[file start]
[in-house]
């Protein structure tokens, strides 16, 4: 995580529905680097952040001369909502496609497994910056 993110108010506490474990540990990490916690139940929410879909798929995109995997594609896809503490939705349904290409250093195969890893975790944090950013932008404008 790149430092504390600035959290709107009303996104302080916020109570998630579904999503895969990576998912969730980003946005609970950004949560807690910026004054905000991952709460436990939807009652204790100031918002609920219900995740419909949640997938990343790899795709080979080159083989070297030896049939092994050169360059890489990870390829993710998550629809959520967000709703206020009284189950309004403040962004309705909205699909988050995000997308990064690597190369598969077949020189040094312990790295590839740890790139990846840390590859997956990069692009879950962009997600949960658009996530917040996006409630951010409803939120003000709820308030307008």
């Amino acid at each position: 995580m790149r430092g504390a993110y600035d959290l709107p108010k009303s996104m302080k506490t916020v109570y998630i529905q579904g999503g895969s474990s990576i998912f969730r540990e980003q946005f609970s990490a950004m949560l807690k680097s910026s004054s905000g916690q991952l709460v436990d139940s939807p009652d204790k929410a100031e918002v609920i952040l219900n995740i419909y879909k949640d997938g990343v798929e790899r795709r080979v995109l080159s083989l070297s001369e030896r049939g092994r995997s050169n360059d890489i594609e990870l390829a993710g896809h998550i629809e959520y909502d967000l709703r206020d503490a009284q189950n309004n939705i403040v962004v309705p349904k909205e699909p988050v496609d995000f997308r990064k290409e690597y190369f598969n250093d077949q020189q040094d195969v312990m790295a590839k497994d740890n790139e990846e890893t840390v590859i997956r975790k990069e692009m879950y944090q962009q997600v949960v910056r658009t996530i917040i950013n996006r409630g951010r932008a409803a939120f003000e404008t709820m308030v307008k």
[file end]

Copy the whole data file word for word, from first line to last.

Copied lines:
[in-house]
């Protein structure tokens, strides 16, 4: 995580529905680097952040001369909502496609497994910056 993110108010506490474990540990990490916690139940929410879909798929995109995997594609896809503490939705349904290409250093195969890893975790944090950013932008404008 790149430092504390600035959290709107009303996104302080916020109570998630579904999503895969990576998912969730980003946005609970950004949560807690910026004054905000991952709460436990939807009652204790100031918002609920219900995740419909949640997938990343790899795709080979080159083989070297030896049939092994050169360059890489990870390829993710998550629809959520967000709703206020009284189950309004403040962004309705909205699909988050995000997308990064690597190369598969077949020189040094312990790295590839740890790139990846840390590859997956990069692009879950962009997600949960658009996530917040996006409630951010409803939120003000709820308030307008």
């Amino acid at each position: 995580m790149r430092g504390a993110y600035d959290l709107p108010k009303s996104m302080k506490t916020v109570y998630i529905q579904g999503g895969s474990s990576i998912f969730r540990e980003q946005f609970s990490a950004m949560l807690k680097s910026s004054s905000g916690q991952l709460v436990d139940s939807p009652d204790k929410a100031e918002v609920i952040l219900n995740i419909y879909k949640d997938g990343v798929e790899r795709r080979v995109l080159s083989l070297s001369e030896r049939g092994r995997s050169n360059d890489i594609e990870l390829a993710g896809h998550i629809e959520y909502d967000l709703r206020d503490a009284q189950n309004n939705i403040v962004v309705p349904k909205e699909p988050v496609d995000f997308r990064k290409e690597y190369f598969n250093d077949q020189q040094d195969v312990m790295a590839k497994d740890n790139e990846e890893t840390v590859i997956r975790k990069e692009m879950y944090q962009q997600v949960v910056r658009t996530i917040i950013n996006r409630g951010r932008a409803a939120f003000e404008t709820m308030v307008k």